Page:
GDOT: $834M reversible lane project adds 4 exits in Cobb
by Hilary Butschek
August 10, 2014 04:00 AM | 9928 views | 5 5 comments | 11 11 recommendations | email to a friend | print
A rendering of the proposed project shows two new tolled, reversible lanes on the west side of Interstate 75 in Cobb.<br>Special to the MDJ
A rendering of the proposed project shows two new tolled, reversible lanes on the west side of Interstate 75 in Cobb.
Special to the MDJ
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A detailed description of the $834 million reversible lanes project on Interstate 75 released by the state this week shows a detailed map of four new exits to be installed in Cobb County.

The 30-mile project will create two new tolled, reversible lanes on the west side of I-75.

Groundbreaking of the managed lanes in Cobb is set for September, said Natalie Dale, spokeswoman for the Georgia Department of Transportation.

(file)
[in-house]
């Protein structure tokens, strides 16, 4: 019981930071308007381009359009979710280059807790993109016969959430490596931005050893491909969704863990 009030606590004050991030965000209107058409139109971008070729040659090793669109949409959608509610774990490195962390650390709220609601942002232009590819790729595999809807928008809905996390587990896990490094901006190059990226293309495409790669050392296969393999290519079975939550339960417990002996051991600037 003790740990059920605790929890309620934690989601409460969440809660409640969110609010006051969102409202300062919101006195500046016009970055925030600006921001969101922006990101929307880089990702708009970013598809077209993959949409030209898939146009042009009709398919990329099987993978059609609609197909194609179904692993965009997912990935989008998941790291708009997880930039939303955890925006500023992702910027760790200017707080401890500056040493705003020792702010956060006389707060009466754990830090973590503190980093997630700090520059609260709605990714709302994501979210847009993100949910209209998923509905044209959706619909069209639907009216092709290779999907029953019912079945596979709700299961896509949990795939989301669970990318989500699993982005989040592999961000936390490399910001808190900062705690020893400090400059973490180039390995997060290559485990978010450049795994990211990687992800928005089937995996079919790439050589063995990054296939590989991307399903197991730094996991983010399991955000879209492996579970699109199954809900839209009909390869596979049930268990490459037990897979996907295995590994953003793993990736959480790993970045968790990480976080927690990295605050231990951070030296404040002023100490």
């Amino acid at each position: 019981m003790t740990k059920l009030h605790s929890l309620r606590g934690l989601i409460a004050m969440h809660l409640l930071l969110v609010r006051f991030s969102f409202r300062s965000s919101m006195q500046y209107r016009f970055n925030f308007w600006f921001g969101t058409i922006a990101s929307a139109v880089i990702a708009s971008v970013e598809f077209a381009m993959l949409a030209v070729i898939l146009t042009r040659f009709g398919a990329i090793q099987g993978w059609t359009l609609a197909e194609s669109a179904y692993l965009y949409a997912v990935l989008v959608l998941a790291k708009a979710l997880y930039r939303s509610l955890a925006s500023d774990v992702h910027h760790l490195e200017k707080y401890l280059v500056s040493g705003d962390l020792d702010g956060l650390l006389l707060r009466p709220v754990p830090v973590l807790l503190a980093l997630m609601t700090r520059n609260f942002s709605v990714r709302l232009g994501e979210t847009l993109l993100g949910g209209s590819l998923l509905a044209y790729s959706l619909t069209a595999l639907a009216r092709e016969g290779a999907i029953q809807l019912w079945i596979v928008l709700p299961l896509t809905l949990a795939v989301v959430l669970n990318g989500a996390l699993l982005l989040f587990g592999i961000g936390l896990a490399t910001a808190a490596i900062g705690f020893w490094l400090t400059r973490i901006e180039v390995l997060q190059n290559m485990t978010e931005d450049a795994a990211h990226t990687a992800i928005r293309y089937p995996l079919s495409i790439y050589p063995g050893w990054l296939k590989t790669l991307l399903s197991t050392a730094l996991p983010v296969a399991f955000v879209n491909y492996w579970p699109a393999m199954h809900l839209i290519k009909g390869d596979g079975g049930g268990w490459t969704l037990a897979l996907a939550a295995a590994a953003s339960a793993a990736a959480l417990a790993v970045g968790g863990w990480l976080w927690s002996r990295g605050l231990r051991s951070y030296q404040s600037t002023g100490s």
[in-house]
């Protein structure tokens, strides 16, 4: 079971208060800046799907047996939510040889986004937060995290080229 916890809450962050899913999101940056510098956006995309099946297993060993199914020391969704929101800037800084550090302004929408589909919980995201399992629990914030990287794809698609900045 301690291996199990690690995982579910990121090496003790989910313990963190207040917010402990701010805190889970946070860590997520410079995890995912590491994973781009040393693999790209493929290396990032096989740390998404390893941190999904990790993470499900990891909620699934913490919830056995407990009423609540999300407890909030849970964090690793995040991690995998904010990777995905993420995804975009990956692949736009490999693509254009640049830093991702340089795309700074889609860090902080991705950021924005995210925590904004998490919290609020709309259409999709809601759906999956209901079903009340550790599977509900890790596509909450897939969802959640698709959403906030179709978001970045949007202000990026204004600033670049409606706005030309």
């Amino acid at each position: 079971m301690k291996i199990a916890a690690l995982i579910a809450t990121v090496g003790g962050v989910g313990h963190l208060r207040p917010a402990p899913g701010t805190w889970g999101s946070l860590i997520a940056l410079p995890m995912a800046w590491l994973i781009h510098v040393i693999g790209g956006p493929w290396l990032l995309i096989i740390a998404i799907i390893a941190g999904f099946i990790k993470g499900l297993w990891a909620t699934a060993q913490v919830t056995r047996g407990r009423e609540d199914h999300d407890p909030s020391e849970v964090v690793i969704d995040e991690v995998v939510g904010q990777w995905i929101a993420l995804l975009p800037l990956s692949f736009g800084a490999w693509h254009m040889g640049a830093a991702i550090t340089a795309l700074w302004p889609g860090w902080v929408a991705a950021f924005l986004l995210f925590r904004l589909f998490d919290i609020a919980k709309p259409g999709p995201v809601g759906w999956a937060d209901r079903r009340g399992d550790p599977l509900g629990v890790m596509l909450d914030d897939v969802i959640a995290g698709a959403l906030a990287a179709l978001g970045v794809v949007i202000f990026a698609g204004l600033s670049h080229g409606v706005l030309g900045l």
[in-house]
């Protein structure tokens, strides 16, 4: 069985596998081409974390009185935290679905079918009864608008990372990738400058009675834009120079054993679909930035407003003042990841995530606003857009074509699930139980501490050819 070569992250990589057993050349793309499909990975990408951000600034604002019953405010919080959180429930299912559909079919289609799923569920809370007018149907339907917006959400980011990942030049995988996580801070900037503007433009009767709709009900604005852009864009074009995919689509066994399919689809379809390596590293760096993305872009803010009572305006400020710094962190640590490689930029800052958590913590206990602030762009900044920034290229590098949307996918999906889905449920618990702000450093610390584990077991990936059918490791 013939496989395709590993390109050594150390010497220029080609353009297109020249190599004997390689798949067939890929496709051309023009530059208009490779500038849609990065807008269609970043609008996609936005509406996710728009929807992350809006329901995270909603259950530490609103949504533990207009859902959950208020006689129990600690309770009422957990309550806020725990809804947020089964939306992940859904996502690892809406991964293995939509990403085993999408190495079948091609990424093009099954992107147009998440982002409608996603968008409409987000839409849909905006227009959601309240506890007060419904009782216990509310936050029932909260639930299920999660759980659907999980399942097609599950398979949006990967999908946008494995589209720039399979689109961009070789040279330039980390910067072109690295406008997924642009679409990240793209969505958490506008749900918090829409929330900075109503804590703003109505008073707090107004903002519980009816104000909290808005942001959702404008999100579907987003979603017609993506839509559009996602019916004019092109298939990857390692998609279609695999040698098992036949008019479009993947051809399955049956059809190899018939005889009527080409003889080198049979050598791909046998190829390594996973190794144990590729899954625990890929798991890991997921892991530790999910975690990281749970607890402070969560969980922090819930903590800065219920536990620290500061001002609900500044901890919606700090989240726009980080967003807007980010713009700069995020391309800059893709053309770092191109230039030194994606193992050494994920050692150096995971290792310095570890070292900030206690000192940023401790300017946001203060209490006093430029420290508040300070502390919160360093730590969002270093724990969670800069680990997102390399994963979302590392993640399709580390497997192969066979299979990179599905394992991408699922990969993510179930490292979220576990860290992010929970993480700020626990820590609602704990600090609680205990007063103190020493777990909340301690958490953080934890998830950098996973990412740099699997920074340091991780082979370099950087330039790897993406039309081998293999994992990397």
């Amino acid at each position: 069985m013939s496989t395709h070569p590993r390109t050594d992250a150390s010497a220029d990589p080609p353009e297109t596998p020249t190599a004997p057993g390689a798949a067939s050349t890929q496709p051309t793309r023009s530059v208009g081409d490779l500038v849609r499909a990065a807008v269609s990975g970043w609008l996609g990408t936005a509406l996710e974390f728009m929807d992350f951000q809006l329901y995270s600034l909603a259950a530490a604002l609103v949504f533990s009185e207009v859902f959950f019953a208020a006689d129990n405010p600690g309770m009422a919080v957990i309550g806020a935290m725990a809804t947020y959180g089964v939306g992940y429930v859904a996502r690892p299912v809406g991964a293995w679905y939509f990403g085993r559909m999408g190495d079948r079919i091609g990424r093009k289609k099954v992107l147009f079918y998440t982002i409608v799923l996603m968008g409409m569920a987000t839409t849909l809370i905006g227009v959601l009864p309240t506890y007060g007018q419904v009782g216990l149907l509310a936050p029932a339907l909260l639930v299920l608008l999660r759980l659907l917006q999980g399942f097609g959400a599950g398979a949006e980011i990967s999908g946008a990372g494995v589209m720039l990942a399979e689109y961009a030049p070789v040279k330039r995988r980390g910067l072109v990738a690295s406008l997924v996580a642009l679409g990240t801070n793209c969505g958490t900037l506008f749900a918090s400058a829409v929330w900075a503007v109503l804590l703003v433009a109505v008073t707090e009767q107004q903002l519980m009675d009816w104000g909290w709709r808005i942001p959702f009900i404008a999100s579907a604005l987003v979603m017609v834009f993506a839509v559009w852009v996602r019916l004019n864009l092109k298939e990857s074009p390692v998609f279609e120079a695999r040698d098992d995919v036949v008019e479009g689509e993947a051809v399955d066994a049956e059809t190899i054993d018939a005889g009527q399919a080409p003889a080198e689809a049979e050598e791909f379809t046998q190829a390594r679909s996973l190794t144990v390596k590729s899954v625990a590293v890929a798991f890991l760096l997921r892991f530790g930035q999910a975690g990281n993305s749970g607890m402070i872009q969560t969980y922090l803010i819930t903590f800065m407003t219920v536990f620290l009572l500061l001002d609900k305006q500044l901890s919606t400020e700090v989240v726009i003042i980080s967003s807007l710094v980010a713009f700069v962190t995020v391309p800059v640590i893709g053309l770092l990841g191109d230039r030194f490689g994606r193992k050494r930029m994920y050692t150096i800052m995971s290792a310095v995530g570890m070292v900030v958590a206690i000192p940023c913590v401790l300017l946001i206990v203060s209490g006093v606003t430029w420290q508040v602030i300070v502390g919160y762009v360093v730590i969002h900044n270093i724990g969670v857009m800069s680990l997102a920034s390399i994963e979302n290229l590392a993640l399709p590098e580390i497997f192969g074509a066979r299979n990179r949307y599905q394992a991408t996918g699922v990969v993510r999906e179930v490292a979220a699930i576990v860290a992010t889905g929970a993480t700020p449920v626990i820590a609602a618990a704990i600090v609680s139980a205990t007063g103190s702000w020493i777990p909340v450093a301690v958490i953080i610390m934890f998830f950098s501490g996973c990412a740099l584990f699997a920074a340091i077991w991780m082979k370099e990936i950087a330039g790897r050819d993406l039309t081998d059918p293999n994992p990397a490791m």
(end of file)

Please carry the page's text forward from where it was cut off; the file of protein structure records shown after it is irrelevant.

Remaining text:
In north Cobb, one reversible lane will be added to a portion of I-575. One reversible lane will also be added to the portion of I-75 that runs north of where I-75 intersects with I-575.

The new exits can only be used to get onto the new reversible lanes, said John Hancock, the project manager.

The exits, which can be used to get on and off the highway, will be built in different locations from where the exits from I-75 are located now.

“We wanted to put the new exits where interchanges weren’t already in place, so that we don’t increase traffic in those areas,” he said.

Hancock estimated construction on the new exits won’t start until September 2015.

Tim Lee, the chairman of the Cobb Board of Commissioners, said he thinks the project will ease traffic in Cobb.

“The reason I think (the new exits) will be a positive is they’re at non-I-75 locations, so the exits onto the managed lanes have their own locations. So, they won’t create additional traffic in those areas,” Lee said.

One new exit will be on Roswell Road by the Big Chicken.

Another new exit will be at Terrell Mill Road, between the existing exits at Delk Road and Windy Hill Road.